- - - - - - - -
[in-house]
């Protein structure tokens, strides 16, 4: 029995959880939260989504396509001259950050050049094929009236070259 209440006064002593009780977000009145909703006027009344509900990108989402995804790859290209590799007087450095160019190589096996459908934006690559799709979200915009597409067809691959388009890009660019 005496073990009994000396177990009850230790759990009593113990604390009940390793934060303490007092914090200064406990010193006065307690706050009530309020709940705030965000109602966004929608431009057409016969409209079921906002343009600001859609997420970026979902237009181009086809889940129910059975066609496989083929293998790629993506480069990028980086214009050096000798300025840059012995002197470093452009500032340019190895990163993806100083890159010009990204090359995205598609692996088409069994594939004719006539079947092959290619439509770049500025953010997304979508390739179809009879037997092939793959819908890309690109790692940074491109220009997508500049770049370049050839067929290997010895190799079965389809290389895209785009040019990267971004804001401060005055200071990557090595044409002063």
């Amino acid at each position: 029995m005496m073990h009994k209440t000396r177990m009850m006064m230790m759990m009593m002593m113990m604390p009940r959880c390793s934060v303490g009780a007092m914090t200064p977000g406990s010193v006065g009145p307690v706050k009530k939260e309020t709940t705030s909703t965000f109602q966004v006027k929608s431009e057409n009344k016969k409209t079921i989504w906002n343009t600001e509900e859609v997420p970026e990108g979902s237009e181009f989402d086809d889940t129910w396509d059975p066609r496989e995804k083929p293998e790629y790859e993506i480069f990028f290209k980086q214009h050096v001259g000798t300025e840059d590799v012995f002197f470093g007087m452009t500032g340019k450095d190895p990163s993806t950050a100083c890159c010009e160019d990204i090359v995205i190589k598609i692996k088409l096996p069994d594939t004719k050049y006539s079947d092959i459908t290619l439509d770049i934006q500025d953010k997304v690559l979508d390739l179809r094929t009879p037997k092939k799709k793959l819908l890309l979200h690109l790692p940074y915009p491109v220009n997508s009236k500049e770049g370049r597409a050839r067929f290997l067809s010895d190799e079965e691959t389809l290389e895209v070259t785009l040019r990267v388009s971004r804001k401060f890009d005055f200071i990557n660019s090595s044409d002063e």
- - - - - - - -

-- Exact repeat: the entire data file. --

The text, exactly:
[in-house]
């Protein structure tokens, strides 16, 4: 029995959880939260989504396509001259950050050049094929009236070259 209440006064002593009780977000009145909703006027009344509900990108989402995804790859290209590799007087450095160019190589096996459908934006690559799709979200915009597409067809691959388009890009660019 005496073990009994000396177990009850230790759990009593113990604390009940390793934060303490007092914090200064406990010193006065307690706050009530309020709940705030965000109602966004929608431009057409016969409209079921906002343009600001859609997420970026979902237009181009086809889940129910059975066609496989083929293998790629993506480069990028980086214009050096000798300025840059012995002197470093452009500032340019190895990163993806100083890159010009990204090359995205598609692996088409069994594939004719006539079947092959290619439509770049500025953010997304979508390739179809009879037997092939793959819908890309690109790692940074491109220009997508500049770049370049050839067929290997010895190799079965389809290389895209785009040019990267971004804001401060005055200071990557090595044409002063």
């Amino acid at each position: 029995m005496m073990h009994k209440t000396r177990m009850m006064m230790m759990m009593m002593m113990m604390p009940r959880c390793s934060v303490g009780a007092m914090t200064p977000g406990s010193v006065g009145p307690v706050k009530k939260e309020t709940t705030s909703t965000f109602q966004v006027k929608s431009e057409n009344k016969k409209t079921i989504w906002n343009t600001e509900e859609v997420p970026e990108g979902s237009e181009f989402d086809d889940t129910w396509d059975p066609r496989e995804k083929p293998e790629y790859e993506i480069f990028f290209k980086q214009h050096v001259g000798t300025e840059d590799v012995f002197f470093g007087m452009t500032g340019k450095d190895p990163s993806t950050a100083c890159c010009e160019d990204i090359v995205i190589k598609i692996k088409l096996p069994d594939t004719k050049y006539s079947d092959i459908t290619l439509d770049i934006q500025d953010k997304v690559l979508d390739l179809r094929t009879p037997k092939k799709k793959l819908l890309l979200h690109l790692p940074y915009p491109v220009n997508s009236k500049e770049g370049r597409a050839r067929f290997l067809s010895d190799e079965e691959t389809l290389e895209v070259t785009l040019r990267v388009s971004r804001k401060f890009d005055f200071i990557n660019s090595s044409d002063e």